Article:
Issue 2, Bazs fingers Because he is not in a contractual relationship with the joiner, Baz needs to bring a claim underthe tort of negligence To succeed in such a claim, Baz must be able to prove that: 1.The joiner owed him a duty of care 2.The joiner breached that duty of care 3.The breach caused the damage suffered
Was there a duty of care? The duty of care in relation to personal injury was originally established by Lord Atkins neighbour test in Donoghue v Stevenson Mrs Donoghue drank a bottle of Ginger Beer (bought for her by her friend). The bottle had the remains of a dead snail in it and she subsequently became very ill.. Unfortunately, as she hadnt bought the ginger beer, she had no claim in contract against the manufacturer. "The rule that you are to love your neighbour becomes in law you must not injure your neighbour…You must take reasonable care to avoid acts or omissions which…would be likely to injure your neighbour. Who then in law is my neighbour? The answer seems to be persons who are so closely and directly affected by my act that I ought reasonably to have them in contemplation as being so affected when I am directing my mind to the acts or omissions which are called in question."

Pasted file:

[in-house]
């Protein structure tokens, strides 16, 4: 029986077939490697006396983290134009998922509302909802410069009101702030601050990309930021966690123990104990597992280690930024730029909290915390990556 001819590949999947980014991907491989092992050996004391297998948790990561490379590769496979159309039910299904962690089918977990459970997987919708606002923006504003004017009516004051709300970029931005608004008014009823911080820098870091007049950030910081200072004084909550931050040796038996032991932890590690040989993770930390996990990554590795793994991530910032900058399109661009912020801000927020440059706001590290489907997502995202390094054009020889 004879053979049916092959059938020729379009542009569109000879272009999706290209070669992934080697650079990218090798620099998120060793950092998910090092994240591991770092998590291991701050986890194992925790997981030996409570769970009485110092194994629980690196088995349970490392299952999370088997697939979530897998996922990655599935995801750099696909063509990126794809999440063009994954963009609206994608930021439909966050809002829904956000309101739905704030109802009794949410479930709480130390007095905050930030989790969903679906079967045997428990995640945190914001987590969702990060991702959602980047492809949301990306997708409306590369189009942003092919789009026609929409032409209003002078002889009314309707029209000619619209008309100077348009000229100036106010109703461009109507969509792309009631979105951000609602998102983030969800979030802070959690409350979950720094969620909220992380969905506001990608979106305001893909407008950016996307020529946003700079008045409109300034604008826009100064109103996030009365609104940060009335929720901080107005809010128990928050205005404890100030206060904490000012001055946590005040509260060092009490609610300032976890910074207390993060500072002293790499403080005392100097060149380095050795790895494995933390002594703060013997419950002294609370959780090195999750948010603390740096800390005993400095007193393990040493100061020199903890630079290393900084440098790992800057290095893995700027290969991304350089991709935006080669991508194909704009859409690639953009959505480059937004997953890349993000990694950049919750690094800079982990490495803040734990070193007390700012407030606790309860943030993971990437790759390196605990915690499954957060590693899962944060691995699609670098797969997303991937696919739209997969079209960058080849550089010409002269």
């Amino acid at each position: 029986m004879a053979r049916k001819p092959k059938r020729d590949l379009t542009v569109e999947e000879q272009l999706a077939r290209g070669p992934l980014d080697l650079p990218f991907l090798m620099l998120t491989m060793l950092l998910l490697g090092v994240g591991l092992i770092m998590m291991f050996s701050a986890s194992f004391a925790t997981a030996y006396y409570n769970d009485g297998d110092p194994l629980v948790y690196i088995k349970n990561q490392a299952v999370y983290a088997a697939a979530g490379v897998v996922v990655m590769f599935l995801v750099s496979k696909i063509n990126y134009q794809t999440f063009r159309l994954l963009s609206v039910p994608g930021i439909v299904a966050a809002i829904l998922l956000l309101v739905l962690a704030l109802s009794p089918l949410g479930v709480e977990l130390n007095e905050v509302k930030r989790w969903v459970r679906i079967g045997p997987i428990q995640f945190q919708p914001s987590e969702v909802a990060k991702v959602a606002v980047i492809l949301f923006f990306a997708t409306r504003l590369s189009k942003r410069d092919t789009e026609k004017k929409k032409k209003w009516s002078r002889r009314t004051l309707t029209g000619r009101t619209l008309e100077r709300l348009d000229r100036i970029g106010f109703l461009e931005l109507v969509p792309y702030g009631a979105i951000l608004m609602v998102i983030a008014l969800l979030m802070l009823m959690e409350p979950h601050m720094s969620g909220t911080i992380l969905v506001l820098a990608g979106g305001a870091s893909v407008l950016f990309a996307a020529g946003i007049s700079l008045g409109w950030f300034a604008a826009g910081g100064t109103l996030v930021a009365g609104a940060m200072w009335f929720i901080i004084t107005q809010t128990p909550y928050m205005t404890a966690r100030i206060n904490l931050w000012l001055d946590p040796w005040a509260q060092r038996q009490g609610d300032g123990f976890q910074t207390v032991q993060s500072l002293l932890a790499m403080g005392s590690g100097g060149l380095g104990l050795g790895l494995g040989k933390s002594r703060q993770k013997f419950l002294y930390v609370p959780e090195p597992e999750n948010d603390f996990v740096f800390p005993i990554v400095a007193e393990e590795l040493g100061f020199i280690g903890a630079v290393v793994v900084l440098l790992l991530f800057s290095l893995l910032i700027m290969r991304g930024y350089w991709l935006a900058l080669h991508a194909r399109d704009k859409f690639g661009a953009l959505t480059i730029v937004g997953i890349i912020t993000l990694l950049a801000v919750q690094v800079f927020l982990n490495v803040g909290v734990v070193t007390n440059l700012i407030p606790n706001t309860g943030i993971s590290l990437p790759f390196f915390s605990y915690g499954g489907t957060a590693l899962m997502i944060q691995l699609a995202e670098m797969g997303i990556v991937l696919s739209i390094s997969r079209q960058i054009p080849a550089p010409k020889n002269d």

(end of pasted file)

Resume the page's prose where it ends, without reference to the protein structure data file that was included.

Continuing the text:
A duty of care will exist if: 1. That harm was reasonably foreseeable 2. That there was a relationship of proximity 3. That it is fair, just and reasonable to impose a duty of care In light of this test, it is likely that a court would hold that the joiner owed Baz a duty of care.
Was the duty breached? Issue = did the standard of care exercised by the joiner fall below that of a reasonable person? Because the joiner put the shelves up in his capacity as a professional carpenter, the court will compare his actions with those of a reasonable joiner Because the joiner made a total mess of putting up the shelves, and because nails were sticking out, the court is likely to conclude that he did not exercise the standard of care of a reasonable joiner The joiner will be held to have breached the duty of care he owed to Baz